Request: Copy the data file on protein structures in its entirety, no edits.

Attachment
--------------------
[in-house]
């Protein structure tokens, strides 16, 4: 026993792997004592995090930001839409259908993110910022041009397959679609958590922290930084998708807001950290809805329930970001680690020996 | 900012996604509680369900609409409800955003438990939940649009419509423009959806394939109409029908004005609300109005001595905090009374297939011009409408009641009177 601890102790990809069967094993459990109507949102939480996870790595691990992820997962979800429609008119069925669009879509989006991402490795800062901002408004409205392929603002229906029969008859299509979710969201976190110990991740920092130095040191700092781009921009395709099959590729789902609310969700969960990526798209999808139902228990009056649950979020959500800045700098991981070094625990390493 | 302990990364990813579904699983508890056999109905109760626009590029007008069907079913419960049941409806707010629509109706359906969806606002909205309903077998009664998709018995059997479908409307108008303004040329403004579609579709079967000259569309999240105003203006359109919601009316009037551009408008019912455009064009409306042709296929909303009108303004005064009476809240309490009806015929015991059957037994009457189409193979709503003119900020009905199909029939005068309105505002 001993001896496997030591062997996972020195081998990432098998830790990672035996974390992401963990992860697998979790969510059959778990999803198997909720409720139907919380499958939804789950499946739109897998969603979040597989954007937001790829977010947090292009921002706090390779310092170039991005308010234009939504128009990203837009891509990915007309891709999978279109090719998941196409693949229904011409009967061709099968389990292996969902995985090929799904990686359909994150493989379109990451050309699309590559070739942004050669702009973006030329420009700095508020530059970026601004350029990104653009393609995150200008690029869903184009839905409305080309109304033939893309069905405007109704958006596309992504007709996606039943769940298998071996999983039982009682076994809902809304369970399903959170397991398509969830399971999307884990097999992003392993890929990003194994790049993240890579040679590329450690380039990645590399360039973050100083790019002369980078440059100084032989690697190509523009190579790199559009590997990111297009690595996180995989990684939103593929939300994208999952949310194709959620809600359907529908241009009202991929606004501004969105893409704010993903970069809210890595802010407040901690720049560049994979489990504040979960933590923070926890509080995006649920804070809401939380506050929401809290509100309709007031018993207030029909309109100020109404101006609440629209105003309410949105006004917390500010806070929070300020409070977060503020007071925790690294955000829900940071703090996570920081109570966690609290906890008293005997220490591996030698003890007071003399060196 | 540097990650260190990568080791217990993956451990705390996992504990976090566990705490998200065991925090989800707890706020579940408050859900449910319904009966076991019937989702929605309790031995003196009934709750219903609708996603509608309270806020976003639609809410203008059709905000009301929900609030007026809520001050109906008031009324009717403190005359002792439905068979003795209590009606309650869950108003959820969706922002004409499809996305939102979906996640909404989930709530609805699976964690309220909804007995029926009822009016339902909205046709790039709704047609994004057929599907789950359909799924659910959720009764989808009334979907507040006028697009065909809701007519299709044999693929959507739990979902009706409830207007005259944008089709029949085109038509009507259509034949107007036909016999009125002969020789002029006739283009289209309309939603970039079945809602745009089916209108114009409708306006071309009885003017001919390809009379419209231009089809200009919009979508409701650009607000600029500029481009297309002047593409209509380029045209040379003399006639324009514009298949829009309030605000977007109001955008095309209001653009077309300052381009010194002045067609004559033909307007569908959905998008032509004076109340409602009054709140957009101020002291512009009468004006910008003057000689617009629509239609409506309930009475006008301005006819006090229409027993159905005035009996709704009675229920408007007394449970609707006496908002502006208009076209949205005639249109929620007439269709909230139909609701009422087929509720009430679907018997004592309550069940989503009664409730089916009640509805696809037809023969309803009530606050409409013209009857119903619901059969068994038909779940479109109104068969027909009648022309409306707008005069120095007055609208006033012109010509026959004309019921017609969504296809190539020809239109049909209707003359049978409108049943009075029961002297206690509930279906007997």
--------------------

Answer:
[in-house]
């Protein structure tokens, strides 16, 4: 026993792997004592995090930001839409259908993110910022041009397959679609958590922290930084998708807001950290809805329930970001680690020996 | 900012996604509680369900609409409800955003438990939940649009419509423009959806394939109409029908004005609300109005001595905090009374297939011009409408009641009177 601890102790990809069967094993459990109507949102939480996870790595691990992820997962979800429609008119069925669009879509989006991402490795800062901002408004409205392929603002229906029969008859299509979710969201976190110990991740920092130095040191700092781009921009395709099959590729789902609310969700969960990526798209999808139902228990009056649950979020959500800045700098991981070094625990390493 | 302990990364990813579904699983508890056999109905109760626009590029007008069907079913419960049941409806707010629509109706359906969806606002909205309903077998009664998709018995059997479908409307108008303004040329403004579609579709079967000259569309999240105003203006359109919601009316009037551009408008019912455009064009409306042709296929909303009108303004005064009476809240309490009806015929015991059957037994009457189409193979709503003119900020009905199909029939005068309105505002 001993001896496997030591062997996972020195081998990432098998830790990672035996974390992401963990992860697998979790969510059959778990999803198997909720409720139907919380499958939804789950499946739109897998969603979040597989954007937001790829977010947090292009921002706090390779310092170039991005308010234009939504128009990203837009891509990915007309891709999978279109090719998941196409693949229904011409009967061709099968389990292996969902995985090929799904990686359909994150493989379109990451050309699309590559070739942004050669702009973006030329420009700095508020530059970026601004350029990104653009393609995150200008690029869903184009839905409305080309109304033939893309069905405007109704958006596309992504007709996606039943769940298998071996999983039982009682076994809902809304369970399903959170397991398509969830399971999307884990097999992003392993890929990003194994790049993240890579040679590329450690380039990645590399360039973050100083790019002369980078440059100084032989690697190509523009190579790199559009590997990111297009690595996180995989990684939103593929939300994208999952949310194709959620809600359907529908241009009202991929606004501004969105893409704010993903970069809210890595802010407040901690720049560049994979489990504040979960933590923070926890509080995006649920804070809401939380506050929401809290509100309709007031018993207030029909309109100020109404101006609440629209105003309410949105006004917390500010806070929070300020409070977060503020007071925790690294955000829900940071703090996570920081109570966690609290906890008293005997220490591996030698003890007071003399060196 | 540097990650260190990568080791217990993956451990705390996992504990976090566990705490998200065991925090989800707890706020579940408050859900449910319904009966076991019937989702929605309790031995003196009934709750219903609708996603509608309270806020976003639609809410203008059709905000009301929900609030007026809520001050109906008031009324009717403190005359002792439905068979003795209590009606309650869950108003959820969706922002004409499809996305939102979906996640909404989930709530609805699976964690309220909804007995029926009822009016339902909205046709790039709704047609994004057929599907789950359909799924659910959720009764989808009334979907507040006028697009065909809701007519299709044999693929959507739990979902009706409830207007005259944008089709029949085109038509009507259509034949107007036909016999009125002969020789002029006739283009289209309309939603970039079945809602745009089916209108114009409708306006071309009885003017001919390809009379419209231009089809200009919009979508409701650009607000600029500029481009297309002047593409209509380029045209040379003399006639324009514009298949829009309030605000977007109001955008095309209001653009077309300052381009010194002045067609004559033909307007569908959905998008032509004076109340409602009054709140957009101020002291512009009468004006910008003057000689617009629509239609409506309930009475006008301005006819006090229409027993159905005035009996709704009675229920408007007394449970609707006496908002502006208009076209949205005639249109929620007439269709909230139909609701009422087929509720009430679907018997004592309550069940989503009664409730089916009640509805696809037809023969309803009530606050409409013209009857119903619901059969068994038909779940479109109104068969027909009648022309409306707008005069120095007055609208006033012109010509026959004309019921017609969504296809190539020809239109049909209707003359049978409108049943009075029961002297206690509930279906007997």